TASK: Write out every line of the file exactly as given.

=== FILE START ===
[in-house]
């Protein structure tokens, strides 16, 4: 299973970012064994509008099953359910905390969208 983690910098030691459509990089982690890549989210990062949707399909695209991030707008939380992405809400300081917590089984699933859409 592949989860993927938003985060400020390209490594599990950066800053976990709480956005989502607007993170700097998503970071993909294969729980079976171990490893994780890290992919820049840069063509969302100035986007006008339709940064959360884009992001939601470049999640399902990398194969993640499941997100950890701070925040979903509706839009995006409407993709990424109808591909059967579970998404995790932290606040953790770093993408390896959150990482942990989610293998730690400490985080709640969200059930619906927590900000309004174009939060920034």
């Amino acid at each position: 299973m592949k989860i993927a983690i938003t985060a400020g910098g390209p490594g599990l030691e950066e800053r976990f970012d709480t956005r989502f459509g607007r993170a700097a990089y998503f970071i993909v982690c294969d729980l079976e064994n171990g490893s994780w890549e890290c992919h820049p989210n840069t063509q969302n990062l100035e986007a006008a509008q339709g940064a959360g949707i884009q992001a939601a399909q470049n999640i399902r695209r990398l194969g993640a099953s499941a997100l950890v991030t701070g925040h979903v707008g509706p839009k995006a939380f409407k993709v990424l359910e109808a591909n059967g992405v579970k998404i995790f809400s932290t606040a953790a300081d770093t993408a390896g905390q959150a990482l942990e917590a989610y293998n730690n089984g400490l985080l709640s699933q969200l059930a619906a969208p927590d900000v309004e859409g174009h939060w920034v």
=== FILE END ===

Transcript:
[in-house]
């Protein structure tokens, strides 16, 4: 299973970012064994509008099953359910905390969208 983690910098030691459509990089982690890549989210990062949707399909695209991030707008939380992405809400300081917590089984699933859409 592949989860993927938003985060400020390209490594599990950066800053976990709480956005989502607007993170700097998503970071993909294969729980079976171990490893994780890290992919820049840069063509969302100035986007006008339709940064959360884009992001939601470049999640399902990398194969993640499941997100950890701070925040979903509706839009995006409407993709990424109808591909059967579970998404995790932290606040953790770093993408390896959150990482942990989610293998730690400490985080709640969200059930619906927590900000309004174009939060920034």
């Amino acid at each position: 299973m592949k989860i993927a983690i938003t985060a400020g910098g390209p490594g599990l030691e950066e800053r976990f970012d709480t956005r989502f459509g607007r993170a700097a990089y998503f970071i993909v982690c294969d729980l079976e064994n171990g490893s994780w890549e890290c992919h820049p989210n840069t063509q969302n990062l100035e986007a006008a509008q339709g940064a959360g949707i884009q992001a939601a399909q470049n999640i399902r695209r990398l194969g993640a099953s499941a997100l950890v991030t701070g925040h979903v707008g509706p839009k995006a939380f409407k993709v990424l359910e109808a591909n059967g992405v579970k998404i995790f809400s932290t606040a953790a300081d770093t993408a390896g905390q959150a990482l942990e917590a989610y293998n730690n089984g400490l985080l709640s699933q969200l059930a619906a969208p927590d900000v309004e859409g174009h939060w920034v």